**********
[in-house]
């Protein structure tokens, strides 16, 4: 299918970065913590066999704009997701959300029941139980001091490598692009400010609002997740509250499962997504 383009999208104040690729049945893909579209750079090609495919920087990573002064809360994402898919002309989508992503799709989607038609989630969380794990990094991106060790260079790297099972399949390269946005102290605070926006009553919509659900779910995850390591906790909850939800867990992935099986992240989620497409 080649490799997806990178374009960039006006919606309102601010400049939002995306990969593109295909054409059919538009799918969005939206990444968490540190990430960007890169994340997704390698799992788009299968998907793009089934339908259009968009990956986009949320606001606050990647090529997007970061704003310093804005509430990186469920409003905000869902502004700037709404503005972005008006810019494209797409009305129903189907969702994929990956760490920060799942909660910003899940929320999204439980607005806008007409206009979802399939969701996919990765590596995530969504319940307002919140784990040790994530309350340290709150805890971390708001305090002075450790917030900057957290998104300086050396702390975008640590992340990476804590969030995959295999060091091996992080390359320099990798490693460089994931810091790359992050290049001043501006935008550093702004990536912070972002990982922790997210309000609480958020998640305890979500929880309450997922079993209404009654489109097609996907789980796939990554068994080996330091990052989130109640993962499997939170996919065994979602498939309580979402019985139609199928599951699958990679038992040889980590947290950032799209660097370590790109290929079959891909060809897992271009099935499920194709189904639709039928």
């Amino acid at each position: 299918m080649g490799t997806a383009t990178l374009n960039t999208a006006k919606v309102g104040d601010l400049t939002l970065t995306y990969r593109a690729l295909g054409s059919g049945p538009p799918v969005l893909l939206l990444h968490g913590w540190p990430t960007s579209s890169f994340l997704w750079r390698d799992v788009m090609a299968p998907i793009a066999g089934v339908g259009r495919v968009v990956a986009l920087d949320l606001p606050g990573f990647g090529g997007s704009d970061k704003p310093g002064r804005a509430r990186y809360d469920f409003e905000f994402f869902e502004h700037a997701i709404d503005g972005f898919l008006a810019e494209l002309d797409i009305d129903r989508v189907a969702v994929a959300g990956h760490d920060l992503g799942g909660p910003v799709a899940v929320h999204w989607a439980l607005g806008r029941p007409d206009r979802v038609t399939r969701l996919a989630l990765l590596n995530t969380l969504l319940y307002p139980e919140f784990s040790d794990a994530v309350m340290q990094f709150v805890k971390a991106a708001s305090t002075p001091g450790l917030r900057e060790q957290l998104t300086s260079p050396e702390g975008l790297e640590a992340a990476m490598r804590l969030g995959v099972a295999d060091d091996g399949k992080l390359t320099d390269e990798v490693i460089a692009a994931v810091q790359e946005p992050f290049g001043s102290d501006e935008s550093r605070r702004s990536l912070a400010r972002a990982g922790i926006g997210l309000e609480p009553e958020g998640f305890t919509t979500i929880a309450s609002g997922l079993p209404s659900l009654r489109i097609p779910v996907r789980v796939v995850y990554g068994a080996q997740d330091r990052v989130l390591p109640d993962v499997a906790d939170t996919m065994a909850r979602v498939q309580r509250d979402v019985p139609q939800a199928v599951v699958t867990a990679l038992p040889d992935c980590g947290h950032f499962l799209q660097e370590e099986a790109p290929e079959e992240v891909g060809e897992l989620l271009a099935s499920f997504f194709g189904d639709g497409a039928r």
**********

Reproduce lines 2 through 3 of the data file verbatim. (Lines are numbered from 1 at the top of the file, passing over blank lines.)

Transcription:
């Protein structure tokens, strides 16, 4: 299918970065913590066999704009997701959300029941139980001091490598692009400010609002997740509250499962997504 383009999208104040690729049945893909579209750079090609495919920087990573002064809360994402898919002309989508992503799709989607038609989630969380794990990094991106060790260079790297099972399949390269946005102290605070926006009553919509659900779910995850390591906790909850939800867990992935099986992240989620497409 080649490799997806990178374009960039006006919606309102601010400049939002995306990969593109295909054409059919538009799918969005939206990444968490540190990430960007890169994340997704390698799992788009299968998907793009089934339908259009968009990956986009949320606001606050990647090529997007970061704003310093804005509430990186469920409003905000869902502004700037709404503005972005008006810019494209797409009305129903189907969702994929990956760490920060799942909660910003899940929320999204439980607005806008007409206009979802399939969701996919990765590596995530969504319940307002919140784990040790994530309350340290709150805890971390708001305090002075450790917030900057957290998104300086050396702390975008640590992340990476804590969030995959295999060091091996992080390359320099990798490693460089994931810091790359992050290049001043501006935008550093702004990536912070972002990982922790997210309000609480958020998640305890979500929880309450997922079993209404009654489109097609996907789980796939990554068994080996330091990052989130109640993962499997939170996919065994979602498939309580979402019985139609199928599951699958990679038992040889980590947290950032799209660097370590790109290929079959891909060809897992271009099935499920194709189904639709039928």
């Amino acid at each position: 299918m080649g490799t997806a383009t990178l374009n960039t999208a006006k919606v309102g104040d601010l400049t939002l970065t995306y990969r593109a690729l295909g054409s059919g049945p538009p799918v969005l893909l939206l990444h968490g913590w540190p990430t960007s579209s890169f994340l997704w750079r390698d799992v788009m090609a299968p998907i793009a066999g089934v339908g259009r495919v968009v990956a986009l920087d949320l606001p606050g990573f990647g090529g997007s704009d970061k704003p310093g002064r804005a509430r990186y809360d469920f409003e905000f994402f869902e502004h700037a997701i709404d503005g972005f898919l008006a810019e494209l002309d797409i009305d129903r989508v189907a969702v994929a959300g990956h760490d920060l992503g799942g909660p910003v799709a899940v929320h999204w989607a439980l607005g806008r029941p007409d206009r979802v038609t399939r969701l996919a989630l990765l590596n995530t969380l969504l319940y307002p139980e919140f784990s040790d794990a994530v309350m340290q990094f709150v805890k971390a991106a708001s305090t002075p001091g450790l917030r900057e060790q957290l998104t300086s260079p050396e702390g975008l790297e640590a992340a990476m490598r804590l969030g995959v099972a295999d060091d091996g399949k992080l390359t320099d390269e990798v490693i460089a692009a994931v810091q790359e946005p992050f290049g001043s102290d501006e935008s550093r605070r702004s990536l912070a400010r972002a990982g922790i926006g997210l309000e609480p009553e958020g998640f305890t919509t979500i929880a309450s609002g997922l079993p209404s659900l009654r489109i097609p779910v996907r789980v796939v995850y990554g068994a080996q997740d330091r990052v989130l390591p109640d993962v499997a906790d939170t996919m065994a909850r979602v498939q309580r509250d979402v019985p139609q939800a199928v599951v699958t867990a990679l038992p040889d992935c980590g947290h950032f499962l799209q660097e370590e099986a790109p290929e079959e992240v891909g060809e897992l989620l271009a099935s499920f997504f194709g189904d639709g497409a039928r």